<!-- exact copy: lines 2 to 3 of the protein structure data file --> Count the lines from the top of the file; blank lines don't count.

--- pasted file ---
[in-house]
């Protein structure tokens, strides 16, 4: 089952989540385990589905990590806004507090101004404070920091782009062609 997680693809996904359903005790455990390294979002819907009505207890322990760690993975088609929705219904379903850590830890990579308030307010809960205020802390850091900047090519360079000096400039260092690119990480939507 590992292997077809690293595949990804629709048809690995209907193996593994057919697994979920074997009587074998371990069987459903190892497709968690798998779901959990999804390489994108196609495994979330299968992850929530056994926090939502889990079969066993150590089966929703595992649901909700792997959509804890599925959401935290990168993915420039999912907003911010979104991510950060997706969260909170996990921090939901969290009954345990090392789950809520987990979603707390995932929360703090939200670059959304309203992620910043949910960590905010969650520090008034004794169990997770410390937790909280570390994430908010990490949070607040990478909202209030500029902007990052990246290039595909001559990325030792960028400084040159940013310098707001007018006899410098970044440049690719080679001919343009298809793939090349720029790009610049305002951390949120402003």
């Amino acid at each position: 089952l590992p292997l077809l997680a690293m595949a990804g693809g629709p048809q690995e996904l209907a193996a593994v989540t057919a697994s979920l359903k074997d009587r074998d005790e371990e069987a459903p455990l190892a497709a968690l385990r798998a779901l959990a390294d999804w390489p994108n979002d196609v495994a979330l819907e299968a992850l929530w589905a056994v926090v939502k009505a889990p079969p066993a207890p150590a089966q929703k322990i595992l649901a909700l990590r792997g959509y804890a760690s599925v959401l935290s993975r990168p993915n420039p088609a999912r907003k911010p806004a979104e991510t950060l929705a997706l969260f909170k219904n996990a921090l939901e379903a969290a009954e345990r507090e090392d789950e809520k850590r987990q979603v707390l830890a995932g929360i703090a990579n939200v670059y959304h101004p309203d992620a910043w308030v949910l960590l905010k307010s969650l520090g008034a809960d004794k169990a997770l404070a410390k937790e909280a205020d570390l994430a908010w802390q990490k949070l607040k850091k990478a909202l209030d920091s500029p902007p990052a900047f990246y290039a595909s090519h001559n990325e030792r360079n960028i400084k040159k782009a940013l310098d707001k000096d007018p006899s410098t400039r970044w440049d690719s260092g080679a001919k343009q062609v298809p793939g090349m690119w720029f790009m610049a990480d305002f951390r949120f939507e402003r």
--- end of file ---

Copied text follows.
């Protein structure tokens, strides 16, 4: 089952989540385990589905990590806004507090101004404070920091782009062609 997680693809996904359903005790455990390294979002819907009505207890322990760690993975088609929705219904379903850590830890990579308030307010809960205020802390850091900047090519360079000096400039260092690119990480939507 590992292997077809690293595949990804629709048809690995209907193996593994057919697994979920074997009587074998371990069987459903190892497709968690798998779901959990999804390489994108196609495994979330299968992850929530056994926090939502889990079969066993150590089966929703595992649901909700792997959509804890599925959401935290990168993915420039999912907003911010979104991510950060997706969260909170996990921090939901969290009954345990090392789950809520987990979603707390995932929360703090939200670059959304309203992620910043949910960590905010969650520090008034004794169990997770410390937790909280570390994430908010990490949070607040990478909202209030500029902007990052990246290039595909001559990325030792960028400084040159940013310098707001007018006899410098970044440049690719080679001919343009298809793939090349720029790009610049305002951390949120402003």
């Amino acid at each position: 089952l590992p292997l077809l997680a690293m595949a990804g693809g629709p048809q690995e996904l209907a193996a593994v989540t057919a697994s979920l359903k074997d009587r074998d005790e371990e069987a459903p455990l190892a497709a968690l385990r798998a779901l959990a390294d999804w390489p994108n979002d196609v495994a979330l819907e299968a992850l929530w589905a056994v926090v939502k009505a889990p079969p066993a207890p150590a089966q929703k322990i595992l649901a909700l990590r792997g959509y804890a760690s599925v959401l935290s993975r990168p993915n420039p088609a999912r907003k911010p806004a979104e991510t950060l929705a997706l969260f909170k219904n996990a921090l939901e379903a969290a009954e345990r507090e090392d789950e809520k850590r987990q979603v707390l830890a995932g929360i703090a990579n939200v670059y959304h101004p309203d992620a910043w308030v949910l960590l905010k307010s969650l520090g008034a809960d004794k169990a997770l404070a410390k937790e909280a205020d570390l994430a908010w802390q990490k949070l607040k850091k990478a909202l209030d920091s500029p902007p990052a900047f990246y290039a595909s090519h001559n990325e030792r360079n960028i400084k040159k782009a940013l310098d707001k000096d007018p006899s410098t400039r970044w440049d690719s260092g080679a001919k343009q062609v298809p793939g090349m690119w720029f790009m610049a990480d305002f951390r949120f939507e402003r």